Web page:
Demystifying Point Shooting

There are few words that stir up more controversy in the firearms training world than the words “point shooting.” Mention those words in a pistol training class, and you’ll either get knowing nods of approval or be dismissed as a rank amateur. Point shooting is a phrase that means many things to many people. Understanding how it fits into today’s world of pistol marksmanship means understanding what it meant in the past and how it affects what’s being taught today. 

In broad terms, point shooting means getting your hits by relying on how your gun is pointed at your target, rather than relying on sight alignment and sight picture. However, mention “point shooting” to many people, and the first thing that comes to their minds is the hip shooting techniques of the early to mid 20th century. Firearms instructors such as Jacob A. “Jelly” Bryce and others taught a fast draw technique where your gun was never raised higher than your navel after the draw. Using their techniques, you relied on your hand-eye coordination and body index towards the target to point your gun towards the target and get your hits. 

If we’re honest, we’ll admit that this hip-shooting technique can work. After all, there were a lot of bad guys stopped by law enforcement officers trained using the hip-shooting method. It’s been proven that this technique can produce results. The question becomes then, is it worth the effort? Could the time it takes to learn how to hip-shoot accurately be better used with another technique? 

Enter The Modern Technique

Soon after World War II ended, Col. Jeff Cooper decided that he would answer that question. Col. Cooper set up the Leather Slap competition in Big Bear Lake, California to find what was the best way to hit a target quickly with a pistol. Competitors first started out using hip-shooting techniques that were in vogue at the time. However, they soon realized that you could get a shot off quickly using those techniques, it took time and quite a lot of shots to get your hits when you shot from the hip. 

weaver stance

The Weaver Stance almost completely replaced point shooting.

L.A. County Deputy Sheriff Jack Weaver was a regular competitor in the Leather slap matches. He is recognized as the first person who figured out that the brief amount of time it takes to bring the gun up to eye level results in greatly improved accuracy, and thus the Weaver Stance was born, along with the Flash Sight Picture. Jeff Cooper integrated these two concepts into his Modern Technique of the pistol, and firearms training would never be the same. It was easier and faster to get hits on target using the Modern Technique than shooting from the hip, and so using your sights (in some form or another) for every shot became the go-to technique for most pistol instructors. “Point shooting” and “hip shooting” started to mean the same thing, and were discarded in favor of other pistol shooting methods.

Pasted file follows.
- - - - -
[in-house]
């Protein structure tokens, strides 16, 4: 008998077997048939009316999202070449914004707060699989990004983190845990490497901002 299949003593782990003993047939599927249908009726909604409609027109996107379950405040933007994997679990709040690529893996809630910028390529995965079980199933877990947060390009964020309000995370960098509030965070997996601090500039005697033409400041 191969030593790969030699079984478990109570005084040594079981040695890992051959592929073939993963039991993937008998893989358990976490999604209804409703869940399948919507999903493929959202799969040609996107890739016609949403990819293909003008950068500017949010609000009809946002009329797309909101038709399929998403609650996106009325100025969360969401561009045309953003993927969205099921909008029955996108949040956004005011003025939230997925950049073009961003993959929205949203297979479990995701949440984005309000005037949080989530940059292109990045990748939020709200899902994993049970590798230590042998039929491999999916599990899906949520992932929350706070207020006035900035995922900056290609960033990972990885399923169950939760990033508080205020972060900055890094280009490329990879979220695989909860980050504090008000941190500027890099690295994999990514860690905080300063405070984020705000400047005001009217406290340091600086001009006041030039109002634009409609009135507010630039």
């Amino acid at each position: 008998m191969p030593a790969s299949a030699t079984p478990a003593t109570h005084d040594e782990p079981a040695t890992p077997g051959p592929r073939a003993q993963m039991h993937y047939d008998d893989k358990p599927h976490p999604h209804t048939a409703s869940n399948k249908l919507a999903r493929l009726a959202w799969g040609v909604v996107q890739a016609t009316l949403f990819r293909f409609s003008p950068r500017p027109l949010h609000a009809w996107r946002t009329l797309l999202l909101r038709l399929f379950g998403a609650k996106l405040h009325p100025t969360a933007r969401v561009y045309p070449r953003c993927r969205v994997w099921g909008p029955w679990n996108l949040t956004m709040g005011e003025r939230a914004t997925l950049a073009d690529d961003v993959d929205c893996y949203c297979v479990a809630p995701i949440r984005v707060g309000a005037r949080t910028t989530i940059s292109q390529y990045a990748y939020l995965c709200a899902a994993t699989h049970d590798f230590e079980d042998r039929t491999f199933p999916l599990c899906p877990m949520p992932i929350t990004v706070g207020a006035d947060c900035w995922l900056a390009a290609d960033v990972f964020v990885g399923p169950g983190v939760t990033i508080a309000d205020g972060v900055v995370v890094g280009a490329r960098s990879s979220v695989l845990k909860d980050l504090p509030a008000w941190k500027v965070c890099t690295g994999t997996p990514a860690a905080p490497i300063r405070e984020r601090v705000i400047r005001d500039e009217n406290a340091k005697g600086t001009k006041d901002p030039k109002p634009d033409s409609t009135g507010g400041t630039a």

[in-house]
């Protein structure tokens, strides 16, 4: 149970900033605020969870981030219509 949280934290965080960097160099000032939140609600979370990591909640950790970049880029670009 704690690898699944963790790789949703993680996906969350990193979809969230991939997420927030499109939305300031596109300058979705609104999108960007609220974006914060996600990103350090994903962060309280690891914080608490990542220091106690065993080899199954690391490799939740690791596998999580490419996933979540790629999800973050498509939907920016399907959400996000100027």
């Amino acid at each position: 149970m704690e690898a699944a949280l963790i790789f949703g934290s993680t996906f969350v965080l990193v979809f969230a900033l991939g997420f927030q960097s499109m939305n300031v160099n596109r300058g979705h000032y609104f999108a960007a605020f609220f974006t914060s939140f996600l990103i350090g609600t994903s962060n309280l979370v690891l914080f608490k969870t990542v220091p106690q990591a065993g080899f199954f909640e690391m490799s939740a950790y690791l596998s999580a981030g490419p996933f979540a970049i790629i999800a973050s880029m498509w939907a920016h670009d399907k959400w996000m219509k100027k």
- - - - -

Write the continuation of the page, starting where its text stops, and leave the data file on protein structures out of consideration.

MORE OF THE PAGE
Point Shooting, Not Hip Shooting

But they didn’t go completely away. The Weaver Stance works great, but it can present problems if your opponent is up close and personal. Your pistol is out in front of you at arm’s length in the Weaver Stance. This means that it’s harder to control if someone is able to get closer to you, and possibly take it away from you. At close distances, (3 yards and under), it’s better to have your gun nearer to your body, where leverage works for you and not against you. Instructors like Craig Douglas and others soon realized the need for some method of using your pistol in situations where you couldn’t see your sights, and shooting based on body index slowly edged it’s way into the mainstream once again. 

shooting from retention

Shooting from retention usually means unsighted fire

Body index is simply pointing your body (and your gun) at the target, and relying on lining up the gun along with your body to the target. Most people can get solid hits at less than three yards by relying on how their bodies naturally point towards an attacker and aligning our guns with that movement. A defensive pistol held in your hand, snug under your armpit, will allow you to maintain control of your gun during the fiercest of struggles, yet still get good, solid hits on targets out to six feet. Your body index can also be used with both hands on your gun in order to get hits at longer distances, but anything beyond three yards should be down with good stance and bringing your pistol up to your line of sight, just like Jack Weaver did so many years ago. 

Getting Your Hits When You Can’t See Your Gun

Let’s be certain about one thing: Body index shooting or instinctive shooting or point shooting or whatever you want to call it, is not a replacement for shooting good, tight groups using a good stance, good sight alignment and a good sight picture. Rather, point shooting or unsighted fire or whatever you chose to call it is a specialty technique to be used in special situations. If you’re not able to get a tight (6 inches or less) group on paper at seven yards, learning how to shoot without sights at one yard should take a back seat until you have a better grasp of the fundamentals. 

Point shooting has fallen out of favor as a primary pistol technique, but it still has some uses in situations when there is no way to bring your sights into the fight. If you learn to shoot groups quickly and accurately , then learn to shoot up-close, you’ll learn how to come out ahead on what could be the worst day of your life.